As PR professionals in DC, it’s our job to monitor the federal marketplace for trends that inform our clients’ communications and marketing strategies. One theme we’ve heard a lot about lately is that in this era of flat or declining government budgets, it’s become almost cliché to talk of agencies “doing more with less.” How do government entities continue to serve their constituents with less personnel or resources? Should government prioritize the hiring of talent, or the acquisition of IT capital to better perform its duties? And how should companies that sell to government adjust their strategies based on this reality?
These topics were discussed in depth recently at Tech In Motion’s panel, “The Intersection of Technology and Government”. Moderated by FedScoop reporter Colby Hochmuth and featuring CEO Goldy Kamali, the panel convened stakeholders from both the public and private sector and facilitated a discussion on how to make government work better by acquiring both smart, tech-savvy individuals and making the right investments in technology. Of note, there were a few areas where the panel thought that smart investments and decisions can make all the difference in allowing government agencies to operate more effectively, even with smaller budgets:
President Obama’s executive order declaring that information stored by the federal government should be open to the public has already benefitted the operational capacity of federal government agencies, according to GovTribe CEO Nate Nash, who sat on the panel. The question now is how government can leverage this data to work better and more efficiently. We’re already seeing what open data can do on a smaller local level, like the example of New York City letting its residents know which streets have been plowed after a snowstorm. Now, we are seeing this potential up-leveled to the federal government, with use cases like the NIH sharing data on Alzheimer’s research with other HHS entities and drug companies to generate treatments for the degenerative illness. While still in the early stages, these stakeholders are already seeing progress in the fight against Alzheimer’s with access to the government’s data, and NIH is empowered to achieve greater results with the research it already has at no additional cost. Leveraging the power of open data and information sharing, both within government agencies and with the private sector, will be crucial to operating more efficiently and creating better results.
Jessica Milcetich, the social media strategist at GSA who sat on the panel, said that government IT strategies should reflect the incredible advancements in mobile computing made over the past few year. A practical application of this strategy could include government agencies that have inspection services (EPA or USDA, for example) that used an app to guide a site inspection and upload reports in real time. In this scenario, the mobile technology would allow the agency to reduce redundancies, like the need to enter data with pen and paper during an inspection then on a computer later on. Mobile devices could also facilitate greater communication between inspectors and their offices, allowing real time transfer and analysis of data. Creating a situation where an inspector could perform analytics on an inspection site in real time would save time and money for all parties. According to Tech in Motion’s panel, applications like this are the next step in the evolution of mobile government computing.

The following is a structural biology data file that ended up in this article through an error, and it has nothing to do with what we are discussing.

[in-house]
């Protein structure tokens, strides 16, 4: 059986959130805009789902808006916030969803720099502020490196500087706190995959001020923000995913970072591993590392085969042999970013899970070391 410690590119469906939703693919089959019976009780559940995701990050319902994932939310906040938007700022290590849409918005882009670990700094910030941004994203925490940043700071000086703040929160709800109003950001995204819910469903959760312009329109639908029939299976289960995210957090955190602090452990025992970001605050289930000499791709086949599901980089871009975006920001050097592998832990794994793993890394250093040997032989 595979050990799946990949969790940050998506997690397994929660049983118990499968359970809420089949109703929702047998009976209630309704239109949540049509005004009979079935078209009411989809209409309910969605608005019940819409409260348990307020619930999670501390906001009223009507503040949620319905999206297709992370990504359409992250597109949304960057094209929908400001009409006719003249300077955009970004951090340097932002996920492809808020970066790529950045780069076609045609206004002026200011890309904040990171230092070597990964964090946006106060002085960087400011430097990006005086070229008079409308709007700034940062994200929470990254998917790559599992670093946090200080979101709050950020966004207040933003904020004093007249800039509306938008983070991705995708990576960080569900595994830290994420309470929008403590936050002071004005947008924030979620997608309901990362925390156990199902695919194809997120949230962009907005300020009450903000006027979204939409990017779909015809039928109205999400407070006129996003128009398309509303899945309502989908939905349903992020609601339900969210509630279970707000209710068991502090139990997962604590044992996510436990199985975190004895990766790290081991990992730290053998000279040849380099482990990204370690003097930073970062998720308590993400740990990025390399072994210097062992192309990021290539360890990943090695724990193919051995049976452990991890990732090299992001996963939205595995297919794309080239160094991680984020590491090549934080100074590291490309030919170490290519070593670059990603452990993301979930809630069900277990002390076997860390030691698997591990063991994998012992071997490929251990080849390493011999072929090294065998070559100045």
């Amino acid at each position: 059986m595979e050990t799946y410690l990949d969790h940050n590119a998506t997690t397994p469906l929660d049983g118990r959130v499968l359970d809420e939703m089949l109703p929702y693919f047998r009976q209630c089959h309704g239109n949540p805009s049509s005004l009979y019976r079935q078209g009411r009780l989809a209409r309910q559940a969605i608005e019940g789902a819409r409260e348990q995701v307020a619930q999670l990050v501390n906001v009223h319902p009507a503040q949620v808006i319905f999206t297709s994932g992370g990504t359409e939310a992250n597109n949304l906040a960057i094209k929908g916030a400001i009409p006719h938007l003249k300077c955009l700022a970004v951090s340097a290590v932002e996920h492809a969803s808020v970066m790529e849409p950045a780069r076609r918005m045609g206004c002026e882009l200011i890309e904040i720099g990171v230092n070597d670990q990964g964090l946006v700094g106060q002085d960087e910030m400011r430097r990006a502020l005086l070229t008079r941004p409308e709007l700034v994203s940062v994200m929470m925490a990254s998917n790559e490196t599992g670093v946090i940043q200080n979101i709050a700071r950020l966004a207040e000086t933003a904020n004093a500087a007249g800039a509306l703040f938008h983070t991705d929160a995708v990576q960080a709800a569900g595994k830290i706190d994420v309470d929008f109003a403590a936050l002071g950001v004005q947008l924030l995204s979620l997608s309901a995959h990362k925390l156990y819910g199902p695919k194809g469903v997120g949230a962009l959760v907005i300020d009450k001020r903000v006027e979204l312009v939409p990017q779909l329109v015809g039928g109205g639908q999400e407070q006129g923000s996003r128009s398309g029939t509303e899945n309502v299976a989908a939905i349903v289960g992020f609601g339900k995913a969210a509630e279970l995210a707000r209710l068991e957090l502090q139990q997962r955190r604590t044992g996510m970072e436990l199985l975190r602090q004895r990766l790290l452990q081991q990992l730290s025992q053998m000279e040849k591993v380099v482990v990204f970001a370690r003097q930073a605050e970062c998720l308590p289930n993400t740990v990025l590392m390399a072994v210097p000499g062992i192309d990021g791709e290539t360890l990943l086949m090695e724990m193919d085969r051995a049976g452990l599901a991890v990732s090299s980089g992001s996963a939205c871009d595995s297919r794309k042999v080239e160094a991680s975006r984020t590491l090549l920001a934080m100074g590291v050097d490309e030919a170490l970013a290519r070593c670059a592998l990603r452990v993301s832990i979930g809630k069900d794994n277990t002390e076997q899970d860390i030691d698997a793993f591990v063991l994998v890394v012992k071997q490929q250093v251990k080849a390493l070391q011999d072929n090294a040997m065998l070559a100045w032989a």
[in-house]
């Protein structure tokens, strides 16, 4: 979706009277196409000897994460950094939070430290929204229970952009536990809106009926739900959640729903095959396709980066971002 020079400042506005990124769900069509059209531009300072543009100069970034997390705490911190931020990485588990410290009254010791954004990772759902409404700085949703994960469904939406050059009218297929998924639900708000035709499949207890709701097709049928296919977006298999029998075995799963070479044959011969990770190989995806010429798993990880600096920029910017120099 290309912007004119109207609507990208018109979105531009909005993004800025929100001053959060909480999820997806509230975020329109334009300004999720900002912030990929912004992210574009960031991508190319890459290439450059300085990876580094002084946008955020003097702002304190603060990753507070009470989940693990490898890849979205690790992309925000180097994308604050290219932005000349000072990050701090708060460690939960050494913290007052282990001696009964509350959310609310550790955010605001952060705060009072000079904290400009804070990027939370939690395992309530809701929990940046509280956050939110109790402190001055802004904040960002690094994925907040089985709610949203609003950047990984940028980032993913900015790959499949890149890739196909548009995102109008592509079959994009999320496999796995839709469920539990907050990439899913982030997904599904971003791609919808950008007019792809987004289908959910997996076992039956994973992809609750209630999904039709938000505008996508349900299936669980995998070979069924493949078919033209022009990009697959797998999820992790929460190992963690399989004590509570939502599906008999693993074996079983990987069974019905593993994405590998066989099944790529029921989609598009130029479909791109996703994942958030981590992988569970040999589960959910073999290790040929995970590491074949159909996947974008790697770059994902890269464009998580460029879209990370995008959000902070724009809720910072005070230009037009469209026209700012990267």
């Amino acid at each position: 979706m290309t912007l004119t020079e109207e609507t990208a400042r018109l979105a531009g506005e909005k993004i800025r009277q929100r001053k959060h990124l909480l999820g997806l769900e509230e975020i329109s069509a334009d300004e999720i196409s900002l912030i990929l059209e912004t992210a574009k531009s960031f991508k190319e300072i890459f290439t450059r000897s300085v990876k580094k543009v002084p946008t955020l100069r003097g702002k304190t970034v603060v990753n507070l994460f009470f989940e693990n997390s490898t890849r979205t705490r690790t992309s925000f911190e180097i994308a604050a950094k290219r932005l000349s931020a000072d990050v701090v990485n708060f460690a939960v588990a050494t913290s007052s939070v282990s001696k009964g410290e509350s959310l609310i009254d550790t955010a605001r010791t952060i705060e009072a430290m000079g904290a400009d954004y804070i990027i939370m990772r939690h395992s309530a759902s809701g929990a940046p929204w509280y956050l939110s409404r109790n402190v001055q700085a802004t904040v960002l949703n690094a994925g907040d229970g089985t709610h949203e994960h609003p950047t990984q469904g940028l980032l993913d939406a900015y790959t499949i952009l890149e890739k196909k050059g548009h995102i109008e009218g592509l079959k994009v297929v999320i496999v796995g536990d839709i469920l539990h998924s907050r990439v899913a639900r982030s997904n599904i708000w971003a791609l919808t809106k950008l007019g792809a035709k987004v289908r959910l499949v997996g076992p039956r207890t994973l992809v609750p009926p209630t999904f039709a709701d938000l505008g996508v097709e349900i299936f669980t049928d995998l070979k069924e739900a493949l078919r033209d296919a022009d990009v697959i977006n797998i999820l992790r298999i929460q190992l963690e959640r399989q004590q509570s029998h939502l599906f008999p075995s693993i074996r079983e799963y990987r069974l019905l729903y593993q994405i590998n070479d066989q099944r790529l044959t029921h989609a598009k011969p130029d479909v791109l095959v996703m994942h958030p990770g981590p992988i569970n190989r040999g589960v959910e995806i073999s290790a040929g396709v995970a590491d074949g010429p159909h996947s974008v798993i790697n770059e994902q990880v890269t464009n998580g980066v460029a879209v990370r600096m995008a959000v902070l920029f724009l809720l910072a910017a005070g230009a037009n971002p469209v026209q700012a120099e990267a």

Next-Generation IT Pros
Of course, these tech decisions will not generate any return without staffing the right individuals for the job. But present circumstances have arisen that may allow government agencies to invest in exactly the talent they need to benefit from this tech. As Goldy Kamali noted during the panel, nearly half of the federal workforce will be eligible for retirement over the next three years. This impending wave of retirements has federal human resources executives scrambling to figure out how best to restructure government offices and attract new talent to fill these soon-to-be vacant posts. In this situation, government HR departments may want to overlook candidates who simply have the most experience and instead put their trust in younger, more tech-savvy millennial candidates. According surveys groups like by Pew and Huddle, millennial candidates are generally more knowledgeable on the newest technology trends and more comfortable integrating innovative technology solutions into their work and personal lives. Millennial candidates are also more likely to collaborate when solving problems, which can shake up the status quo. The panel concurred that government agencies should utilize this wave of retirements as an opportunity to invest in the next generation of government agencies – a generation that can more efficiently use technology to increase efficiency and produce better results for the constituents they serve.
Events like these are very helpful for the RH team to get a bearing on the landscape in DC and move forward in developing sound PR recommendations for our clients. As we advise our roster of public sector-facing technology clients, there is one key takeaway message: Innovation in technology and greater access to people who know how to use it will help make government more efficient. Companies that can position themselves as solving this innovation problem will ultimately win in the federal marketplace.
Thanks again to FedScoop and Tech in Motion for the great event!
How are these trends in the federal marketplace affecting your business? Leave a comment below, or tweet us at @RHStrategic with the hashtag #RHetoricBlog. We’d love to hear from fellow PR professionals and journalists alike.
RH Strategic is the PR firm for a hyper-connected world, delivering integrated media, social & digital strategies for technology, healthcare, and public sector markets.